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Worse results and more drop-outs when teaching is in English.

Using English as the language of instruction in higher education has a marked negative impact on learning outcomes when it is not the students’ first language, according to a new study from KTH Royal Institute of Technology and Chalmers University of Technology in Sweden. When 2,000 Swedish students were divided up into English-language and Swedish-language versions of an introductory course in programming, those students who were taught in English obtained much worse results, and more dropped out of the course prematurely.

English is increasingly used as a global language of instruction in higher education, known as English Medium Instruction or EMI, according to a report from the Language Council of Sweden (Språkrådet) in 2022. An important starting point for EMI is that the language of instruction must not affect students’ learning quality. The aim is that a student taking a course in English should learn just as well as a student studying in their first language. But a new study now casts doubt on this assumption.

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Swedish students taking a course in which the language of instruction was English performed significantly worse, and they also dropped out to a much higher degree compared with students who took the same course in Swedish.

“Our study is unusual in this field since the groups were assigned on a completely random basis. This means that the only influencing factor was the language of instruction, and we were surprised by the results,” says Hans Malmström, Professor at the Department of Communication and Learning in Science at Chalmers University of Technology, and one of the researchers behind the study.

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More test questions answered correctly in the Swedish course

When 2,263 students registered for an introductory course in programming, they were randomly divided into either an English or a Swedish version of the course. The course was entirely digital and self-paced. Students’ performance was measured based on the number of correctly answered test questions and on how many left the course without completing it. When the researchers compared the number of questions answered correctly in the two versions of the course it emerged that those who studied in Swedish gave the correct answers to 73 percent more questions in the test on average.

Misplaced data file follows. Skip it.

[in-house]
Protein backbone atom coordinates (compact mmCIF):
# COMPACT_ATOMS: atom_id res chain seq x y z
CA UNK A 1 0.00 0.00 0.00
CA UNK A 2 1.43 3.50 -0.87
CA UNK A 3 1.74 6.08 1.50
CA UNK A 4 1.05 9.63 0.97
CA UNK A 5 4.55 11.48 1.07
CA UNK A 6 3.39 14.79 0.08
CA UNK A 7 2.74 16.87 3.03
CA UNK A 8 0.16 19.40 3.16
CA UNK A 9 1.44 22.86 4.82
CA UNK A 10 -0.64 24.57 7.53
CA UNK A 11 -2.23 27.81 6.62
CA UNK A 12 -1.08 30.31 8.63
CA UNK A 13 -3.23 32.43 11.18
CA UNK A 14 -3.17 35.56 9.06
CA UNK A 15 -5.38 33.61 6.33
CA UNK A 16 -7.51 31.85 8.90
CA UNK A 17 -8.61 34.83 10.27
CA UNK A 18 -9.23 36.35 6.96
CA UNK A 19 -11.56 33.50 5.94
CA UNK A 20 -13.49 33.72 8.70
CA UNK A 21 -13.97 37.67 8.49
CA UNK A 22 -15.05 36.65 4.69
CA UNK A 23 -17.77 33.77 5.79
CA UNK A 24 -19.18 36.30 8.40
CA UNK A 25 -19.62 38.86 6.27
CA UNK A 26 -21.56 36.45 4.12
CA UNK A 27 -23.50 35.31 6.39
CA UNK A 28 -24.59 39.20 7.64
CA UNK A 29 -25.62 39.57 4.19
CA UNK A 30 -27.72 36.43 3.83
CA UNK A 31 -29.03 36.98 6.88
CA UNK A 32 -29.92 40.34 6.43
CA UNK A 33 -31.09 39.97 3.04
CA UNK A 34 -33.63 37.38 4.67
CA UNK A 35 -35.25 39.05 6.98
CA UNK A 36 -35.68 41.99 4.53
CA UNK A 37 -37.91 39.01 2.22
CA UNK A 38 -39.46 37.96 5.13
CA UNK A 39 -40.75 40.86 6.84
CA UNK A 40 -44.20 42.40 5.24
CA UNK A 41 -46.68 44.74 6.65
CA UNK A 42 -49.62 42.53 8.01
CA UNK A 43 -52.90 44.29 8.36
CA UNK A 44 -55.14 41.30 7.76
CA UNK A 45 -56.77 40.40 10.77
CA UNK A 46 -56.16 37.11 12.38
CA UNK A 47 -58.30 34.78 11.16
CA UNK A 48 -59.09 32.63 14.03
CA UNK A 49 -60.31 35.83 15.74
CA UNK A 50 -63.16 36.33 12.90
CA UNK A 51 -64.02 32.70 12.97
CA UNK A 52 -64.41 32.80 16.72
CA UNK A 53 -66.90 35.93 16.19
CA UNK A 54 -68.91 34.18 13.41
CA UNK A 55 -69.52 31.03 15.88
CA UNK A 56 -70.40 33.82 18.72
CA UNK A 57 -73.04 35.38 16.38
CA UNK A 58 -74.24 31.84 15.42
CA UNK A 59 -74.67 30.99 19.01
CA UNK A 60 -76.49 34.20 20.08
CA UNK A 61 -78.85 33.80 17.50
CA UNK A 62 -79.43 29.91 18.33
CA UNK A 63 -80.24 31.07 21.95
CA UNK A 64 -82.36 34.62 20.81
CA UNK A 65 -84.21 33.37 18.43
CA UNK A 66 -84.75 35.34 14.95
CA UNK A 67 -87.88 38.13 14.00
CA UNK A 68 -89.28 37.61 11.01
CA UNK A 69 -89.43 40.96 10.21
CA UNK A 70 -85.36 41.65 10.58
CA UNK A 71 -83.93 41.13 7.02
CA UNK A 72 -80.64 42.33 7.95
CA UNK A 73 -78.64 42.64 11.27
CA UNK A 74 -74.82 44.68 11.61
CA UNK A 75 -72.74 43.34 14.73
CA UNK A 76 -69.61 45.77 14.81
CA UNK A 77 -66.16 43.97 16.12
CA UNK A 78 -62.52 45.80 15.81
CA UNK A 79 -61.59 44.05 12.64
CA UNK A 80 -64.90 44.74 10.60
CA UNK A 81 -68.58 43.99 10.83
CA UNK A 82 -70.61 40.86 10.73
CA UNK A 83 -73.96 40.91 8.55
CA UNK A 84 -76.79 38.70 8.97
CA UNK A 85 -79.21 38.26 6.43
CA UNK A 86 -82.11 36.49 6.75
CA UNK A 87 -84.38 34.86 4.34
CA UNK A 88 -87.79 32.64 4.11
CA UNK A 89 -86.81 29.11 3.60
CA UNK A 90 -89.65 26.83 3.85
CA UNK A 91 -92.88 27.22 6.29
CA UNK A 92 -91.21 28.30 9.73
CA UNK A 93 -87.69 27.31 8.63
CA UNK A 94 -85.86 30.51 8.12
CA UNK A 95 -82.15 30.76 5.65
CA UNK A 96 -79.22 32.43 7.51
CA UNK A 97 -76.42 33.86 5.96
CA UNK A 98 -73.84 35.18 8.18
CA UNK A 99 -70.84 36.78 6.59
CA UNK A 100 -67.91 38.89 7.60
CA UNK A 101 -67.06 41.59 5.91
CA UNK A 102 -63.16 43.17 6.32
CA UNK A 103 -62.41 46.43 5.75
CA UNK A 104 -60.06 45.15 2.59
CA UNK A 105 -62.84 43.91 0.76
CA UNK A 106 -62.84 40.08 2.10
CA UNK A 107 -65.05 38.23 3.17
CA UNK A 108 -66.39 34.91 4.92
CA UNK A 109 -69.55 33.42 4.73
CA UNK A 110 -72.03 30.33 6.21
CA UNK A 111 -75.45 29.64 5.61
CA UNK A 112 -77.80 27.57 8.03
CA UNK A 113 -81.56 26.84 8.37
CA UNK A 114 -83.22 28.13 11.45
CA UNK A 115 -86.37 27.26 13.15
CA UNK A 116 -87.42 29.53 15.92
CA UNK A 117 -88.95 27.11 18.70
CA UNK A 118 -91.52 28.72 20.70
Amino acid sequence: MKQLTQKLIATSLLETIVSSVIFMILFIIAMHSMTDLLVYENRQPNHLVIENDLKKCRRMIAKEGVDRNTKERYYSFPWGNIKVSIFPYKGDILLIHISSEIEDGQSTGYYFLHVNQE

“It’s important to remember that the only difference here is the language of instruction. The fact that the students on the Swedish-language course performed significantly better indicates that the use of English as the language of instruction can have a negative impact on learning under certain circumstances,” says Olle Bälter, Associate Professor in Human-Computer Interaction and one of the researchers from KTH Royal Institute of Technology.

More students dropped out prematurely from the English course

When the researchers measured the student completion rate on the course, the results were confirmed; 25 percent more students dropped out of the English-language course and here too the difference between the two versions of the course was statistically significant.

“Someone who drops out is not likely to have learnt as much as someone who completes the course. So, in this respect too we see that English as the language of instruction can lead to poorer learning outcomes,” says Viggo Kann, Professor of Computer Science at KTH Royal Institute of Technology.

The study now raises issues about the advantages and disadvantages of having such a large proportion of teaching at universities and higher education institutions in English, something that is common in Sweden as well as in other countries where English is not the first language for the majority of the population.

“It is important to remember that a single study should not be used as the basis for a radical overhaul of the language or teaching policy in higher education, neither at local nor national level. However, we believe the results from this research can contribute to a more informed discussion about the consequences of using English as the language of instruction,” says Malmström.

IMAGE CREDIT: Christina Morillo

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